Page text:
fiction by michael werneburg
I sweated in the mid-morning heat. It was already over forty degrees and would be until midnight. The fires to the west had dumped plenty of soot into the air, and the day had a gritty orange/brown look. I was carrying as much water as I dared and had a small break-fix kit in a pannier. I'd been expecting madness, but nothing like this. There must have been two hundred entrants, and thousands of screaming spectators. With the support staff and the camera crews and the sponsors' song-and-dance troupes and the drones whizzing overhead it was utter chaos. Worse for me was that my intended short-cut was now blocked by fans, some four or five deep all across the mouth of the alley.
The crowd was starting to roar, knowing the race was about to commence. The MC was still doing his thing, but he was near the end of his routine. He'd already had reps from the major sponsors come and go, and was now repeating the 'rules'. "Remember," he shouted, "the only rule is: get to the finish line with photos of all three markers!"
It was insanity, of course. Insanity that they even held these races. But that's Dusylin for you; if serious money could change hands while desperadoes like me risked life and limb in a bicycle race, it would happen in this tiny state. These races usually had a casualty rate of at least 60%, and a few had ended with only one contestant even reaching the finish line. It was no surprise the sponsors were all local; none of the multinationals dared participate in something that would have them censured in other jurisdictions.
I was counting on that insanity to win. What I had in mind might forever change the race, in fact. But that was getting ahead of myself. All I needed was a top-ten finish and I could pay my bills.
The MC took to the platform. The shock of sudden detonations just overhead made me wince. Fireworks! In broad daylight, and no more than fifty meters above us. I could see the shattered canisters falling from the sky. These Dusy lunatics!
Watching the MC, I was beginning to doubt my plan. It had looked so easy on paper! Staring down the road ahead of us, I wondered if I could even have negotiated the main course under normal circumstances; the incline was in excess of 25 degrees, a route I never took, ever. A street like this was practically impassable for most drivers; what had the race organizers been thinking?
I brought up my heads-up display and consulted the route map yet again. Okay, if my first choice in side roads was unavailable, maybe I could take the third left; just an alley, but I could get back on course in a couple of blocks. Actually, the alley met with the side road I wanted to take after six blocks. This was hardly even a set-back.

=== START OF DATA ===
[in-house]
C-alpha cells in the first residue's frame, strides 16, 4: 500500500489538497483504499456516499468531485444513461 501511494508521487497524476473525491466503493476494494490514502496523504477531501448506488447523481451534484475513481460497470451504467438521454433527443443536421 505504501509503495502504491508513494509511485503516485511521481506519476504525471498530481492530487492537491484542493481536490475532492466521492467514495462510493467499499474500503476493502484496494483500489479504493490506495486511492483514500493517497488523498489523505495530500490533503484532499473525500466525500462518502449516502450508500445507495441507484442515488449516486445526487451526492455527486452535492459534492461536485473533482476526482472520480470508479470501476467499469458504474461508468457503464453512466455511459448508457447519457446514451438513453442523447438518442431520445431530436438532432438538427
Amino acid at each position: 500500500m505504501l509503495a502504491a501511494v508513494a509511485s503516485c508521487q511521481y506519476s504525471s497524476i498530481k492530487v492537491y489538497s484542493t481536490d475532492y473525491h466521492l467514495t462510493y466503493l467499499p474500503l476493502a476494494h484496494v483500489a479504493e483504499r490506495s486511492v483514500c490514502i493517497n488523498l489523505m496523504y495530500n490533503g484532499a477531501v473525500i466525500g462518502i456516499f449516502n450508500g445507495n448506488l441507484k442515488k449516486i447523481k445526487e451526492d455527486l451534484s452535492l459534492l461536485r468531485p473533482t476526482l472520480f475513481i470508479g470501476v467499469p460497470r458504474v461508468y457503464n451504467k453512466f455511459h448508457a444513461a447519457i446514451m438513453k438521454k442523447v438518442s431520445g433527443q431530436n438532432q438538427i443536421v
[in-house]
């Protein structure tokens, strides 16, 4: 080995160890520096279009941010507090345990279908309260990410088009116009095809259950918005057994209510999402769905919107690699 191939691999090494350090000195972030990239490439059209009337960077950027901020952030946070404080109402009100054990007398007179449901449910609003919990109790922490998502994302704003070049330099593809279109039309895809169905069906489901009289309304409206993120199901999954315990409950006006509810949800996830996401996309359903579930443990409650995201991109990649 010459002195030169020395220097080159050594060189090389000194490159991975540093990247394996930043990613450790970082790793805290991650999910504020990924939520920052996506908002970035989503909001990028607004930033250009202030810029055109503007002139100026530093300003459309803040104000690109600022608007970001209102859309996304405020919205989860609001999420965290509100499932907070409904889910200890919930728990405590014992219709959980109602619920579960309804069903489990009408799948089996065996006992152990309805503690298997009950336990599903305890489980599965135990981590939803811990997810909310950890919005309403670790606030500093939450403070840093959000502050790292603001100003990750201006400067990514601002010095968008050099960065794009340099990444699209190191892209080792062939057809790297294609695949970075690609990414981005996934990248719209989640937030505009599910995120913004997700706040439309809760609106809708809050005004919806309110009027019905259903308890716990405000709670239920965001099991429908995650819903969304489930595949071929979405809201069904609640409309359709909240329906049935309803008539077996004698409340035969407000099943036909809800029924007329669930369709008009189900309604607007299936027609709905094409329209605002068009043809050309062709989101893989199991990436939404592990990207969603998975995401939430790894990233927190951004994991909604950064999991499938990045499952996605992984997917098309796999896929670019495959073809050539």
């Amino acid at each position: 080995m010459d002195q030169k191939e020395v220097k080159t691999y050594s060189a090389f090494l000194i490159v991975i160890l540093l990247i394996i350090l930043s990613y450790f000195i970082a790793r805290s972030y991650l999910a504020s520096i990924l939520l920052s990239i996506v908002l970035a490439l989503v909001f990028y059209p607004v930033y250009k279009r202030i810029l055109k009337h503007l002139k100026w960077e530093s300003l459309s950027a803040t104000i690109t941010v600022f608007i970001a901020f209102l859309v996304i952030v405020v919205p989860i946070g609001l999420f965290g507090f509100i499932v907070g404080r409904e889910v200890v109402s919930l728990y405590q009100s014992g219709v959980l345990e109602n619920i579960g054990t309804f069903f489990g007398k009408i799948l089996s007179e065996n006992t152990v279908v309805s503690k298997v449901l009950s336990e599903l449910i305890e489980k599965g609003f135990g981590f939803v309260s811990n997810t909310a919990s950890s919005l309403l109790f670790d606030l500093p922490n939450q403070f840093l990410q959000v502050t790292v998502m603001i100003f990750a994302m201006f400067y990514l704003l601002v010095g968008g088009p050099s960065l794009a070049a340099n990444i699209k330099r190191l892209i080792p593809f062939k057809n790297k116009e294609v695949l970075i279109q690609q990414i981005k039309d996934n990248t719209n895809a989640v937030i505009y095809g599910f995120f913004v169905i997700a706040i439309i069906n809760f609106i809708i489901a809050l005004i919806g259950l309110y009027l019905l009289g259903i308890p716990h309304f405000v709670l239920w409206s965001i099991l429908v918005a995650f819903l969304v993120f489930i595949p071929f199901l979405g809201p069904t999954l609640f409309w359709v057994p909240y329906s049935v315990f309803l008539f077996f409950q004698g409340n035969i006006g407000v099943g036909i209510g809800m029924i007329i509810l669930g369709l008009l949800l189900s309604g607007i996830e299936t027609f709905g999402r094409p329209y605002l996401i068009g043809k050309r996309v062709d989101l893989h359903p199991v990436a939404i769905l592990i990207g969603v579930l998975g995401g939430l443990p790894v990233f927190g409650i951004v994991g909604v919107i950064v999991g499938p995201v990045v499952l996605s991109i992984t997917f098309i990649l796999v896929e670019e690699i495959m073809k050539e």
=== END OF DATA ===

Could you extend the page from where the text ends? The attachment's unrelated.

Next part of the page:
"Hey, you point that thing somewhere else!" said a voice, close at hand. I looked through the HUD at one of the contestants right in front of me. An athletic-looking fellow with the number 48 on his holographic tag, ahead of me and to my right, was pointing angrily down with his left hand at something in the hands the fellow ahead of me and to my left. When that fellow looked back at the one who'd spoken, I caught a glimpse of a rugged, scarred face. This one was less an athlete than a brute. And fastened to his wrist with a nylon strap was a stun-stick like the riot police used.
I planted both feet on the ground, and tried to extricate myself from the situation. The race hadn't even started, and the weapons were coming out! It was one thing to know that many of the entrants were armed, but it was quite another when your front wheel was nestled against the thigh of one of those armed entrants.
Number 48 pulled a small plastic-looking bulb out of his suit. He gestured at his opponent, Number 302, and said, "You go ahead and make your move!"
Number 302 brought up his wand, and said, "I'm just interested in self-defense-"
I needed out of this situation, and fast. I tugged on the handlebars, but the edge of the clip on Number 48's pedal was sticking into one of the spaces in the disc of my front wheel. I jerked at the handlebars, and managed to free the wheel. Number 48 turned to me, a stern look on what I could see of his face. Before he could say anything—or I could go anywhere—a voice came on the NCV, saying, "Ten, nine, eight, seven..."
I gasped; the race was starting. Jerking my bike backwards, I pulled out of the little confrontation. Number 48 and Number 302 stepped up on their pedals, their ultra-light bikes standing perfectly erect. Probably had 5-lock braking system, I figured. Kept their bikes at rest or at motion depending—they used the five "small dimensions" to manage inertia. My bike had pneumatic tires and cantilevered brakes. I'd be dog-meat in a head-to-head race with these guys, no matter how much I used my bike on a regular basis. I just had to hope that my plans worked out. A year's rent was riding on me placing in the top five.
The voice counted down to "one", and the mayhem began. Cyclists started jostling and pushing forward, the crowd's pitch rose, and the sponsor's fanfare hit a really ridiculous level.
"And they're off!" shouted a voice on the NCV. I cursed. They were broadcasting coverage to the contestants. They'd said they'd be relaying information on the race to us, and that we couldn't disable our comms ware. They'd never said anything about 'sports coverage'.